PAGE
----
Gun Owners Who Give Up Firearms To Receive Gift Cards
By VANESSA DE LA TORRE
May 14, 2013
HARTFORD — — The city's three trauma centers, law enforcement and now the Connecticut Trial Lawyers Association are urging gun owners to hand over their unwanted firearms in exchange for grocery money.
The latest event for the growing Capitol Region Gun Buy-Back program is 9 a.m. to 3 p.m. Saturday at the Community Renewal Team headquarters, 555 Windsor St.
Stop & Shop gift cards will be the currency: $150 for an assault rifle, $75 for a handgun and $25 for a shotgun or rifle.
Ammunition and inoperable firearms can also be anonymously turned in but aren't eligible for a reward, police said. Every gun received Saturday will be destroyed unless forensic testing indicates that one was used in a crime.
The program, in its fifth year, began with a push from Connecticut Children's Medical Center, Hartford Hospital and St. Francis Hospital and Medical Center, where physicians viewed the deaths from accidental shootings, youth suicide and street gunfire as a public health crisis. Guns not safely stored are ending up in the wrong hands, they said.
In recent months, "maybe because of the nature of the times we're in," said Nancy Mulroy, a Hartford police spokeswoman, support for the buy-back program has "grown exponentially."
The broad coalition includes the Connecticut Emergency Nurses Association, Injury Free Coalition for Kids, Connecticut Public Health Association, the state chapter of the American Academy of Pediatrics and Mothers United Against Violence.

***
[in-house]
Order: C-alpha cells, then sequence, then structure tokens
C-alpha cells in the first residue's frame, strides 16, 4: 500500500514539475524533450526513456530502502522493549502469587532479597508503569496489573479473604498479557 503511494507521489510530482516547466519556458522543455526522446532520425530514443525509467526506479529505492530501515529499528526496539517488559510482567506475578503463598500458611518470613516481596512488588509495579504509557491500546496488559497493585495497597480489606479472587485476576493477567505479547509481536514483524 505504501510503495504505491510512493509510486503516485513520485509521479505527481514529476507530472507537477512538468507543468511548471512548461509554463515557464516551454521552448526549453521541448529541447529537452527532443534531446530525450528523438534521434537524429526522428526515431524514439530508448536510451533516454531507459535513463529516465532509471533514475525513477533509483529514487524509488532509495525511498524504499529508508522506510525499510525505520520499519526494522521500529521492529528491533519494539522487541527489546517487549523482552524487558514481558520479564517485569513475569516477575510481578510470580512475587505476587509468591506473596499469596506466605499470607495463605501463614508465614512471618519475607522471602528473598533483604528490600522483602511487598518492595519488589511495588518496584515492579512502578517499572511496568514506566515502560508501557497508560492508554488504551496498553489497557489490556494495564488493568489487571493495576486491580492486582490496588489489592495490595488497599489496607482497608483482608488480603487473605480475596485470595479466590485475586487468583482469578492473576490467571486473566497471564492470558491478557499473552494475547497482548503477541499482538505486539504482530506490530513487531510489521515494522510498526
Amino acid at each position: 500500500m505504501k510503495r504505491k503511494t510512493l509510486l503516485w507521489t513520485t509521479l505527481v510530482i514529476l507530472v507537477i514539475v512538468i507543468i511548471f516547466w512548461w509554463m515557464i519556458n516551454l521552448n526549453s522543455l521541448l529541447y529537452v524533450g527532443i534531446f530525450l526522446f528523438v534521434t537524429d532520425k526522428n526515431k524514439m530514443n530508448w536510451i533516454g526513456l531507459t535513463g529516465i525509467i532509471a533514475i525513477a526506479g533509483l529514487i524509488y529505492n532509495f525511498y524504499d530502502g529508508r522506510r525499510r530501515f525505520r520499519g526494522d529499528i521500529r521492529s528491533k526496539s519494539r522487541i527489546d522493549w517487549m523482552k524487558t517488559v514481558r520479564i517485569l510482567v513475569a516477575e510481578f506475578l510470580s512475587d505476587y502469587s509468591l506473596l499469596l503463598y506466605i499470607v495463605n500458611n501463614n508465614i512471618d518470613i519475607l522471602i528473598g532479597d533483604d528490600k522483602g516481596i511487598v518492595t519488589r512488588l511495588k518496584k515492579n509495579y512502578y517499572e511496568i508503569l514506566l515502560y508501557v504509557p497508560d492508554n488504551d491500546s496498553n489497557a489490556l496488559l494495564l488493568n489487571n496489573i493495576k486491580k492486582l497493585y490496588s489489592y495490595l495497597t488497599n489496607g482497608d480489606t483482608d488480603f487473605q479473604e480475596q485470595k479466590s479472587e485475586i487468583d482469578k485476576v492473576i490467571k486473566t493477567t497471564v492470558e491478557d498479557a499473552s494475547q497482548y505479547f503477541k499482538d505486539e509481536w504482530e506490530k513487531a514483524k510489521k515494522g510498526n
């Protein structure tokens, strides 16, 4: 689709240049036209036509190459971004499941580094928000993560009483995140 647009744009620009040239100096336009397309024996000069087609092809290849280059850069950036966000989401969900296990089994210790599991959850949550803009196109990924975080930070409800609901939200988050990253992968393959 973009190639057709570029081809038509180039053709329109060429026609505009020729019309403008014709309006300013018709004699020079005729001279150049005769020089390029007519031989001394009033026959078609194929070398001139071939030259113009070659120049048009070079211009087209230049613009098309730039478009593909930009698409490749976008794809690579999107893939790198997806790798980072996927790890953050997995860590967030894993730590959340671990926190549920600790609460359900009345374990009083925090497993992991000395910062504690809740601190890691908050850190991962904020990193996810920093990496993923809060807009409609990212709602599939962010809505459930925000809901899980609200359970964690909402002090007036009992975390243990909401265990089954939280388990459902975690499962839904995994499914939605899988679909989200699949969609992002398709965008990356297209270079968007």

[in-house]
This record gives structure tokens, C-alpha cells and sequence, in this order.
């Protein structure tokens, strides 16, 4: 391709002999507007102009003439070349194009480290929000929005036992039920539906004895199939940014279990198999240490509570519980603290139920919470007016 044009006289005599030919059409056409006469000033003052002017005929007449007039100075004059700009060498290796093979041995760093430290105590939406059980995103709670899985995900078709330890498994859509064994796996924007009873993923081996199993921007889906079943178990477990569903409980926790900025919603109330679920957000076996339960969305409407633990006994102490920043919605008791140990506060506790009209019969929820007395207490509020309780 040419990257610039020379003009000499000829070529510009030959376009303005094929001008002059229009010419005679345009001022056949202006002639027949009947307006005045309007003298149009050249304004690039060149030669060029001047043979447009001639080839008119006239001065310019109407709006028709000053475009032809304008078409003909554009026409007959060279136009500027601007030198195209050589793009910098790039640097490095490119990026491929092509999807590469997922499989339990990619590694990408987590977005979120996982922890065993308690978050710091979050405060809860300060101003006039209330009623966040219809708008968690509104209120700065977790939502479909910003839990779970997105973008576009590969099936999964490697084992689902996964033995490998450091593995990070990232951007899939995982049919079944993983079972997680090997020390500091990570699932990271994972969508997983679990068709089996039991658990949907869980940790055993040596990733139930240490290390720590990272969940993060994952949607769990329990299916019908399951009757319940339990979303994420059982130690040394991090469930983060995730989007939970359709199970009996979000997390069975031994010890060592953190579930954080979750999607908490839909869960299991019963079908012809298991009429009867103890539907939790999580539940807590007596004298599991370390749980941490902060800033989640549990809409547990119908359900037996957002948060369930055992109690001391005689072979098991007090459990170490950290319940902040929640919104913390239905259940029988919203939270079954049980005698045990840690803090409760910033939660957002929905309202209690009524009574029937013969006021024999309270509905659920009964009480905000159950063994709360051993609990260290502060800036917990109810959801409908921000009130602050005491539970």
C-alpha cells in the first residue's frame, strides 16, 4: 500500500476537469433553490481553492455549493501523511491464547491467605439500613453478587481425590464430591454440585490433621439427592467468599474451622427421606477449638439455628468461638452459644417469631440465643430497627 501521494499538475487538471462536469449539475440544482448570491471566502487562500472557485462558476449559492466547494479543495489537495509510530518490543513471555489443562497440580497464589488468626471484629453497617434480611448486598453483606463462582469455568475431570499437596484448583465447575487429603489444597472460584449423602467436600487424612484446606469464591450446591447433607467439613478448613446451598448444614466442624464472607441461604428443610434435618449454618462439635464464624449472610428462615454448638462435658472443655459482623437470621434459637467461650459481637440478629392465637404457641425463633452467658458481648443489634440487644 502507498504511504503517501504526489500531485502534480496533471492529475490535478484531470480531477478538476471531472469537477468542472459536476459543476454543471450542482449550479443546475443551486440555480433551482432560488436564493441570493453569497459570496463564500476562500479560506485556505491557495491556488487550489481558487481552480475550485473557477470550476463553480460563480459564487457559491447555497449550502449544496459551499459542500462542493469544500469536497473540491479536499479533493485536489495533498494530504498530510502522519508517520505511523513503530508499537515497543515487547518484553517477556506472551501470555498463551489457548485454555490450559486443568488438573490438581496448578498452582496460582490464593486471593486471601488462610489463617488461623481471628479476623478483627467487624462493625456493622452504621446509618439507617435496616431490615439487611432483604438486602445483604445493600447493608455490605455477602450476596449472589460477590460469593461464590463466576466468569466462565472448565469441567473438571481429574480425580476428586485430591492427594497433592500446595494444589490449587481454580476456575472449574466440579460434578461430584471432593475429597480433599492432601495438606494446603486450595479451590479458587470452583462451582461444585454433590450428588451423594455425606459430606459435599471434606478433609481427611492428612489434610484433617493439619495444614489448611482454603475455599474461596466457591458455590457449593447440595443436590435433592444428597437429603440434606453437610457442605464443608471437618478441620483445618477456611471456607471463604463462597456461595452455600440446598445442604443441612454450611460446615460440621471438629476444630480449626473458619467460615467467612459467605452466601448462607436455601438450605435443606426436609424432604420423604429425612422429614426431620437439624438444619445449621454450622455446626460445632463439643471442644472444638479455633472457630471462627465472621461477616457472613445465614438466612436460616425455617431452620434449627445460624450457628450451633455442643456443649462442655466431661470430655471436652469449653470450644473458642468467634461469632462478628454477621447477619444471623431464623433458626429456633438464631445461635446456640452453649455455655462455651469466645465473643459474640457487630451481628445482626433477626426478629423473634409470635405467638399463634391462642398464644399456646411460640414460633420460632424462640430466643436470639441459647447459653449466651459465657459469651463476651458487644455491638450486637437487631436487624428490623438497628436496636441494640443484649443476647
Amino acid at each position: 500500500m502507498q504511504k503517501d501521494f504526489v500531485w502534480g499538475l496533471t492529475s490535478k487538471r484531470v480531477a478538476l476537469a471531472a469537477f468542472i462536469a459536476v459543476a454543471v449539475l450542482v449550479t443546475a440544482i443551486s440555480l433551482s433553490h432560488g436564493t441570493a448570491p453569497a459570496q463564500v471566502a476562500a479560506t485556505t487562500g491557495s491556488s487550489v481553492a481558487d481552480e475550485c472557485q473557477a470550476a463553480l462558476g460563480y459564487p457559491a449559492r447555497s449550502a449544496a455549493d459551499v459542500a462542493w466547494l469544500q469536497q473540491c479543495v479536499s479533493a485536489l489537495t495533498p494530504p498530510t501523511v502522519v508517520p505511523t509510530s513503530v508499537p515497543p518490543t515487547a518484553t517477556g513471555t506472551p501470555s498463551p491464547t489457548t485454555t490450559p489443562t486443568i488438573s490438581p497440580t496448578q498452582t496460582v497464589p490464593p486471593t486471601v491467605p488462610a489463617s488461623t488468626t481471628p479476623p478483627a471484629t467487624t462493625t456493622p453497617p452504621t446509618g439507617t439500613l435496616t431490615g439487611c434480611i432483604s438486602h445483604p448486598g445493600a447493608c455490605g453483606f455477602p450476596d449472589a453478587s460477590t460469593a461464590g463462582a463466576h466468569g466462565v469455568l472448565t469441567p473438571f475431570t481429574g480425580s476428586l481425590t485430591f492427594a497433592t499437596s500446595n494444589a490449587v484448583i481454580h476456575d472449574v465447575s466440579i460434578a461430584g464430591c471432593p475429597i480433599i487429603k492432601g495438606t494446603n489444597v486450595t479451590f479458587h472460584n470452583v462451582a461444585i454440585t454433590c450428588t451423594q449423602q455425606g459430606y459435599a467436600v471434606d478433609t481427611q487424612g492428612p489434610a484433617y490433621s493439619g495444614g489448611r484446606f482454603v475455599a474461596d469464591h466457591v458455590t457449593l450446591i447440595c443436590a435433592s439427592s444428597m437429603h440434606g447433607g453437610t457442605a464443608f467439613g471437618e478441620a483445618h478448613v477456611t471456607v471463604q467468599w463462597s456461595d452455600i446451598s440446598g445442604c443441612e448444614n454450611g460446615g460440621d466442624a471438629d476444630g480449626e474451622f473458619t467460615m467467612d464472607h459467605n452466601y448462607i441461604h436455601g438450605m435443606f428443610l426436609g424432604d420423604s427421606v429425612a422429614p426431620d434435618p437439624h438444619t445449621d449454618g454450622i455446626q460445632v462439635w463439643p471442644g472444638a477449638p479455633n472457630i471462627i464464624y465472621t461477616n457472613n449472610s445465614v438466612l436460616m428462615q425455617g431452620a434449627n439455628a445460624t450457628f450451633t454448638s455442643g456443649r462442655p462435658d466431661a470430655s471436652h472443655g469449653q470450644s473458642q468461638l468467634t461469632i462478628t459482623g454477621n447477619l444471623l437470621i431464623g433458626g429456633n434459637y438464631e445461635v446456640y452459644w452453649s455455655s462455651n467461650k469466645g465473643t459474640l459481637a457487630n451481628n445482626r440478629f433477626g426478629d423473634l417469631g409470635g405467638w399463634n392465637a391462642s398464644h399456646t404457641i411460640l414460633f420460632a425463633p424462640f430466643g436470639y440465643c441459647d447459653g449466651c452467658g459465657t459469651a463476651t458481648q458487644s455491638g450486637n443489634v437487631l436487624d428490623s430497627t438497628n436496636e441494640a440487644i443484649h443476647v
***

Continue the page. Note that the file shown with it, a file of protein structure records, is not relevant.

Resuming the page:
Two more gun buy-backs are planned for August and December. CTTransit has committed to advertising the events on its buses, Mulroy said Monday, and an advertising company has also donated its services. A billboard promoting the program has been seen on I-91.
Michael Walsh, president of the Connecticut Trial Lawyers Association, said some members became involved in gun buy-back initiatives in New London and Bridgeport after the Newtown school shooting on Dec. 14.
The group is donating $10,000 to help fund Saturday's event. That extra money, Mulroy said, allowed the coalition to raise the gift card amount for assault rifles from $75 to $150.
"This was a good cause for us to get behind," said Walsh, a personal injury lawyer in West Hartford.
On Dec. 1, the most recent Hartford gun buy-back, people gave up 181 working firearms, including 148 handguns, police said. A woman also brought in a World War II-era German assault rifle, which the department's gun experts believed was worth up to $40,000. (They advised her to sell it.)
"Just a rare kind of find, but no doubt a dangerous weapon in the hands of the wrong person," Deputy Police Chief Joseph Buyak said Monday. "A little bit of gun oil would have made it workable."
Reprinted with permission of the Hartford Courant.
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